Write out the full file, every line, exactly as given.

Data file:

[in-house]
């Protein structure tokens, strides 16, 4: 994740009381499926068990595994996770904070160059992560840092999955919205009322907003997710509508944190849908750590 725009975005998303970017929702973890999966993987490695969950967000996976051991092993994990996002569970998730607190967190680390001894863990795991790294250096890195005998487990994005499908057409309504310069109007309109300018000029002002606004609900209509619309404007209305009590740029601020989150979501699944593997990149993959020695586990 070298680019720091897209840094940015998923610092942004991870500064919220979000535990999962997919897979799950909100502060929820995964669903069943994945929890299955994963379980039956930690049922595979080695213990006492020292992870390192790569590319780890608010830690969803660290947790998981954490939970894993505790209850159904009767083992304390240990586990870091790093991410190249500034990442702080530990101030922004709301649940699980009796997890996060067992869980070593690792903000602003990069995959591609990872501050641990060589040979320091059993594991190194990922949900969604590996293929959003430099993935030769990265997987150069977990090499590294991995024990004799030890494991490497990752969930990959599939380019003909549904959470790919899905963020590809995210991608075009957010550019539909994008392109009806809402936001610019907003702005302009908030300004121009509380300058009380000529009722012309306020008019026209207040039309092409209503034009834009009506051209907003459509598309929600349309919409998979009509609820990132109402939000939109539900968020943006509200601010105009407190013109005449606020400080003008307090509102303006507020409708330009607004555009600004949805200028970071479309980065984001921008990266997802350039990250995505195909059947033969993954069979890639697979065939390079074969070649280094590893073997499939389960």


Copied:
[in-house]
């Protein structure tokens, strides 16, 4: 994740009381499926068990595994996770904070160059992560840092999955919205009322907003997710509508944190849908750590 725009975005998303970017929702973890999966993987490695969950967000996976051991092993994990996002569970998730607190967190680390001894863990795991790294250096890195005998487990994005499908057409309504310069109007309109300018000029002002606004609900209509619309404007209305009590740029601020989150979501699944593997990149993959020695586990 070298680019720091897209840094940015998923610092942004991870500064919220979000535990999962997919897979799950909100502060929820995964669903069943994945929890299955994963379980039956930690049922595979080695213990006492020292992870390192790569590319780890608010830690969803660290947790998981954490939970894993505790209850159904009767083992304390240990586990870091790093991410190249500034990442702080530990101030922004709301649940699980009796997890996060067992869980070593690792903000602003990069995959591609990872501050641990060589040979320091059993594991190194990922949900969604590996293929959003430099993935030769990265997987150069977990090499590294991995024990004799030890494991490497990752969930990959599939380019003909549904959470790919899905963020590809995210991608075009957010550019539909994008392109009806809402936001610019907003702005302009908030300004121009509380300058009380000529009722012309306020008019026209207040039309092409209503034009834009009506051209907003459509598309929600349309919409998979009509609820990132109402939000939109539900968020943006509200601010105009407190013109005449606020400080003008307090509102303006507020409708330009607004555009600004949805200028970071479309980065984001921008990266997802350039990250995505195909059947033969993954069979890639697979065939390079074969070649280094590893073997499939389960």